Skip to content
Related Articles

Related Articles

Introduction to ES6
  • Last Updated : 26 Feb, 2019

ES6 or ECMAScript 2015 is the 6th version of the ECMAScript programming language. ECMAScript is the standardization of Javascript which was released in 2015, and subsequently renamed as ECMAScript 2015.

ECMAScript and Javascript are both different in nature.

ECMAScript vs Javascript



  • ECMAScript: It is the specification defined in ECMA-262 for creating a general purpose scripting language.In simple terms it is a standardization for creating a scripting language.It was introduced by Ecma International, and is basically an implementation with which we learn how to create a scripting language.
  • Javascript: A general purpose scripting language that conforms to the ECMAScript specification.It is bascially an implementation which tells us how to use a scripting language.

ES6

Javascript ES6 has been around for few years now, and it allows us to write code in a clever way which basically makes the code more modern and more readable.It’s fair to say that with the use of ES6 features we write less and do more, hence the term ‘write less, do more’ definitely suits ES6.
ES6 introduced several key features like const, let, arrow functions, template literals, default parameters and lot more.Let’s take a look at them one by one.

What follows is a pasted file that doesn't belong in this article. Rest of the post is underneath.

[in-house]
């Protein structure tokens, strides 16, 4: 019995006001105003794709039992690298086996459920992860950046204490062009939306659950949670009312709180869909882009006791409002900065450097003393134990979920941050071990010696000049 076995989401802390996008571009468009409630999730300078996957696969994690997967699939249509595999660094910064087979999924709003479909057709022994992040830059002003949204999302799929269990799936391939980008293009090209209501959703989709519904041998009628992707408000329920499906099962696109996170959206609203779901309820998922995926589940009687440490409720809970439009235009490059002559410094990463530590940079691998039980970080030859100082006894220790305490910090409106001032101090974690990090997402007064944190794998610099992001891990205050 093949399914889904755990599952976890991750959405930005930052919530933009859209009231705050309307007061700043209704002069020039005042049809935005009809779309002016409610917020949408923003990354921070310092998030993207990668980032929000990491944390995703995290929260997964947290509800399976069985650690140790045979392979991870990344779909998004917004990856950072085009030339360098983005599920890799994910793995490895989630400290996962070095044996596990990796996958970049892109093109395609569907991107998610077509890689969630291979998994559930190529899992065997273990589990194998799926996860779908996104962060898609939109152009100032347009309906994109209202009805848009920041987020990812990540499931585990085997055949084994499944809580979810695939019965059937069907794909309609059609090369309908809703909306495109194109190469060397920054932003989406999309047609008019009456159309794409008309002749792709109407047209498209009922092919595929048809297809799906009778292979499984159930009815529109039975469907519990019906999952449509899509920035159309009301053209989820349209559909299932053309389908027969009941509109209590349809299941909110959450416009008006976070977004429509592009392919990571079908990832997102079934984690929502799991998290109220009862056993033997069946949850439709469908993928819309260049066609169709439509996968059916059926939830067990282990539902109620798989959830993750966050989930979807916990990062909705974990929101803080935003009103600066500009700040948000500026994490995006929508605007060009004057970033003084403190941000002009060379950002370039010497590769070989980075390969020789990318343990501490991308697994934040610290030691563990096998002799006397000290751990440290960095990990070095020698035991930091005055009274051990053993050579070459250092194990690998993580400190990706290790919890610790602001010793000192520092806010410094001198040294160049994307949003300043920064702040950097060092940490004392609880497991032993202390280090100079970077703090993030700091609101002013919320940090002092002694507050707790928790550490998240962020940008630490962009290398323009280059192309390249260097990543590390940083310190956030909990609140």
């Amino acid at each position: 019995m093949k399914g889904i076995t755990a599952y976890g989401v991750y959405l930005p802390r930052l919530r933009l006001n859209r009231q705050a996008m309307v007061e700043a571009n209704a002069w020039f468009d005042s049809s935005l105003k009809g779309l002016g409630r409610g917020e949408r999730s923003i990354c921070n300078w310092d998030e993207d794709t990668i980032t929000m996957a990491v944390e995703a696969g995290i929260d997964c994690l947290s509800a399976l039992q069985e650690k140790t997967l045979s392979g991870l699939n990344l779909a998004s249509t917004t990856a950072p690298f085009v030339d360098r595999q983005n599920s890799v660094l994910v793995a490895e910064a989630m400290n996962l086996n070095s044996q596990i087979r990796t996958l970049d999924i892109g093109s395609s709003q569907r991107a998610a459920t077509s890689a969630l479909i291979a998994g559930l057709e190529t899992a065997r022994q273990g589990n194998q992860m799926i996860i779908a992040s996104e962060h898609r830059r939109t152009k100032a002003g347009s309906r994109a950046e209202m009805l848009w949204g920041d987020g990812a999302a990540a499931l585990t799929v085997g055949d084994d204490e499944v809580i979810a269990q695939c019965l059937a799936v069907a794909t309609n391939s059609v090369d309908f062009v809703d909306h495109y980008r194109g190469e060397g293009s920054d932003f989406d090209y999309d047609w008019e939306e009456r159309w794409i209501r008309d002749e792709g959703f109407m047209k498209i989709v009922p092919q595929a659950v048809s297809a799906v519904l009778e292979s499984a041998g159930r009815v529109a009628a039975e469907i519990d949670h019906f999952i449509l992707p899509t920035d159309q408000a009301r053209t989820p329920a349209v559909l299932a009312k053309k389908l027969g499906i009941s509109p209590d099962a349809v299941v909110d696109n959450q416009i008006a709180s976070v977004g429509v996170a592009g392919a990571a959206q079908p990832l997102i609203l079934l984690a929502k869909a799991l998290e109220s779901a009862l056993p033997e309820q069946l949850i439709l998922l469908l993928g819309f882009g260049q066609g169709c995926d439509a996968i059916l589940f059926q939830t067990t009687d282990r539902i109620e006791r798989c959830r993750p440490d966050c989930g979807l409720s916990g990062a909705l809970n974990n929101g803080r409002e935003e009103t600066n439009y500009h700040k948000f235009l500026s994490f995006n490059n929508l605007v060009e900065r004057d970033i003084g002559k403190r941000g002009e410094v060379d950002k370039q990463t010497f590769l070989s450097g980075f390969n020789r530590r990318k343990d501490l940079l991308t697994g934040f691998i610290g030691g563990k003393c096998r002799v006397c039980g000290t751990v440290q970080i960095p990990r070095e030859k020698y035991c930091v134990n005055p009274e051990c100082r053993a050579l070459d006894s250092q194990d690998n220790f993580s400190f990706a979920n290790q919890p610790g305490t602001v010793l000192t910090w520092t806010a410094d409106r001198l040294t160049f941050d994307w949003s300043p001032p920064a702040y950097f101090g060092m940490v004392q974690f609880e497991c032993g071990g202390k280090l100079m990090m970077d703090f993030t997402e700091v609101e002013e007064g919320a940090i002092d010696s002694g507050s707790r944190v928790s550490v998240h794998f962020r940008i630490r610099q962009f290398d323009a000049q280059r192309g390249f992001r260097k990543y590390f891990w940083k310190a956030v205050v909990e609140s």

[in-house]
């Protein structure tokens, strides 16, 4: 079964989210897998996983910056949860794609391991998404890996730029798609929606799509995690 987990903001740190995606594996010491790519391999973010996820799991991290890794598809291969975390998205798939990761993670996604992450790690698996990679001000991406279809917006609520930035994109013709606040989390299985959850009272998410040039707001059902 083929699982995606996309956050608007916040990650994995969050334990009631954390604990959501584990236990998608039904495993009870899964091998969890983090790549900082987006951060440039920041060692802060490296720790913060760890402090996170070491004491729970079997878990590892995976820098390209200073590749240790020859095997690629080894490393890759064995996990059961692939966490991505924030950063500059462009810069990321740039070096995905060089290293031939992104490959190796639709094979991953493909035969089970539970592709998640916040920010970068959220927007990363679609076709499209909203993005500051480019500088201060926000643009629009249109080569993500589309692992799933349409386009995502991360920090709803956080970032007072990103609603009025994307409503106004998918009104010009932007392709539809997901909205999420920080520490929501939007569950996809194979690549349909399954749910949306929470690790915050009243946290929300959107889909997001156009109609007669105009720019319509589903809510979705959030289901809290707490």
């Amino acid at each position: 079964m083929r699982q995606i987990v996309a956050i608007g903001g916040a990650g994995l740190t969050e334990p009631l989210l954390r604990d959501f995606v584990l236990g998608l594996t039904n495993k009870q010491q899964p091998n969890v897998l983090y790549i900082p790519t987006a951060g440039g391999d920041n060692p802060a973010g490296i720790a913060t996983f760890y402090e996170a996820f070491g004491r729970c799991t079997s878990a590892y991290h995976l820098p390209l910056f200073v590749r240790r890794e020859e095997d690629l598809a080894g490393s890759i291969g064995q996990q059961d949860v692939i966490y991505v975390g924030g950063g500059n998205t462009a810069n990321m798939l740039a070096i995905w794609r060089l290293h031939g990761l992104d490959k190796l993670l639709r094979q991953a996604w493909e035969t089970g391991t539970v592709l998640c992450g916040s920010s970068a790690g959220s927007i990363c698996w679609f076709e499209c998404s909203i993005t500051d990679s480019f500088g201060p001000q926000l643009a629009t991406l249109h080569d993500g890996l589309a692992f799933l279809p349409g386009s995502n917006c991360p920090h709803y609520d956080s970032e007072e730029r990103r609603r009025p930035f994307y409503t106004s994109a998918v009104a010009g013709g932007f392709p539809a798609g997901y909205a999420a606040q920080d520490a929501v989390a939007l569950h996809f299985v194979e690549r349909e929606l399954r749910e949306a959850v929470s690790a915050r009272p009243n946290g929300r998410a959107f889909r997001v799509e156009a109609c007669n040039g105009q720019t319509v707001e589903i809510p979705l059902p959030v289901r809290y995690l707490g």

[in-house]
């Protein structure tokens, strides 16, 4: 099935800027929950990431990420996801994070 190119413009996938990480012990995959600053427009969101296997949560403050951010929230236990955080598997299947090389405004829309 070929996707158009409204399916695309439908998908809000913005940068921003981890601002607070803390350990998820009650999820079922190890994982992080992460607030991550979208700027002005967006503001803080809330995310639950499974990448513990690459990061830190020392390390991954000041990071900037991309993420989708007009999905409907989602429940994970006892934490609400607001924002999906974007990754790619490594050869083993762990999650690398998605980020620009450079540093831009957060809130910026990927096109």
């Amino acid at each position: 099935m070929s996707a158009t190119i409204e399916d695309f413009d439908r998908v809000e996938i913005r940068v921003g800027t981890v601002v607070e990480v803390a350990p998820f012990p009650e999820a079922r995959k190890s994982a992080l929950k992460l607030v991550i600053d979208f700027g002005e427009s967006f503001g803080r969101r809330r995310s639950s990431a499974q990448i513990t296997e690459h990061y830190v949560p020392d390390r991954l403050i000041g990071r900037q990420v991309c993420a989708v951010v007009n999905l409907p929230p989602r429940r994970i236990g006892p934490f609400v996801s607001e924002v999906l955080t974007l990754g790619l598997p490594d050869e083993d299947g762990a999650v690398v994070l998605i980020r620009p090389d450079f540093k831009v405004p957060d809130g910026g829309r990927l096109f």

“const” and “let”

Before ES6 we mainly made use of the var keyword whenever we wanted to declare a variable.But it had some serious issues, also it was not developers favorite so in the ES6 version we were introduced to const and let keywords which allows us to store variables.They both have their own way to storing variables.
  • const: The const keyword is mainly used to store that variable who’s value is not going to be changed.Consider an example where you are creating a web application where you want to store a variable whose value is not going to change, then const is definitely the best choice to store that variable. In javascript, const is considered to be more powerful than var.Once used to store a variable it can’t be reassigned.In simple words, it is an immutable variable except when used with objects.